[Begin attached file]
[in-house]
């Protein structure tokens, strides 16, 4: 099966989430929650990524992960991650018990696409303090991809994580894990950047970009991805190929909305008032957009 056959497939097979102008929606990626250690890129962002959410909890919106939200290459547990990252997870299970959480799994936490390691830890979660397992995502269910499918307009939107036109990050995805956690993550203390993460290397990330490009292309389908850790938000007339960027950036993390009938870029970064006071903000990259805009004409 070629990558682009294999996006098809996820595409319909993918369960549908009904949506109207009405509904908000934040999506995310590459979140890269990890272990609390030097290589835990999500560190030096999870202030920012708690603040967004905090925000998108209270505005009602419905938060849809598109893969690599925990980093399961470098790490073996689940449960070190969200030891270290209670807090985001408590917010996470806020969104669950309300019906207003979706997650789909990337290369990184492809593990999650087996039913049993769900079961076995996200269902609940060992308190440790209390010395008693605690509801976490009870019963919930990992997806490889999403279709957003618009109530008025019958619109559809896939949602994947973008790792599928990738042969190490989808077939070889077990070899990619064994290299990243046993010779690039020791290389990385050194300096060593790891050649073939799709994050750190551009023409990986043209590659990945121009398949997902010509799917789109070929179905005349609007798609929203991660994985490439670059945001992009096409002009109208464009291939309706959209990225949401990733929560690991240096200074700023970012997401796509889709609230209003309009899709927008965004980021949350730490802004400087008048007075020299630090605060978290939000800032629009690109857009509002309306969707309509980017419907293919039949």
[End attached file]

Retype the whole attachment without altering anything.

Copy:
[in-house]
């Protein structure tokens, strides 16, 4: 099966989430929650990524992960991650018990696409303090991809994580894990950047970009991805190929909305008032957009 056959497939097979102008929606990626250690890129962002959410909890919106939200290459547990990252997870299970959480799994936490390691830890979660397992995502269910499918307009939107036109990050995805956690993550203390993460290397990330490009292309389908850790938000007339960027950036993390009938870029970064006071903000990259805009004409 070629990558682009294999996006098809996820595409319909993918369960549908009904949506109207009405509904908000934040999506995310590459979140890269990890272990609390030097290589835990999500560190030096999870202030920012708690603040967004905090925000998108209270505005009602419905938060849809598109893969690599925990980093399961470098790490073996689940449960070190969200030891270290209670807090985001408590917010996470806020969104669950309300019906207003979706997650789909990337290369990184492809593990999650087996039913049993769900079961076995996200269902609940060992308190440790209390010395008693605690509801976490009870019963919930990992997806490889999403279709957003618009109530008025019958619109559809896939949602994947973008790792599928990738042969190490989808077939070889077990070899990619064994290299990243046993010779690039020791290389990385050194300096060593790891050649073939799709994050750190551009023409990986043209590659990945121009398949997902010509799917789109070929179905005349609007798609929203991660994985490439670059945001992009096409002009109208464009291939309706959209990225949401990733929560690991240096200074700023970012997401796509889709609230209003309009899709927008965004980021949350730490802004400087008048007075020299630090605060978290939000800032629009690109857009509002309306969707309509980017419907293919039949």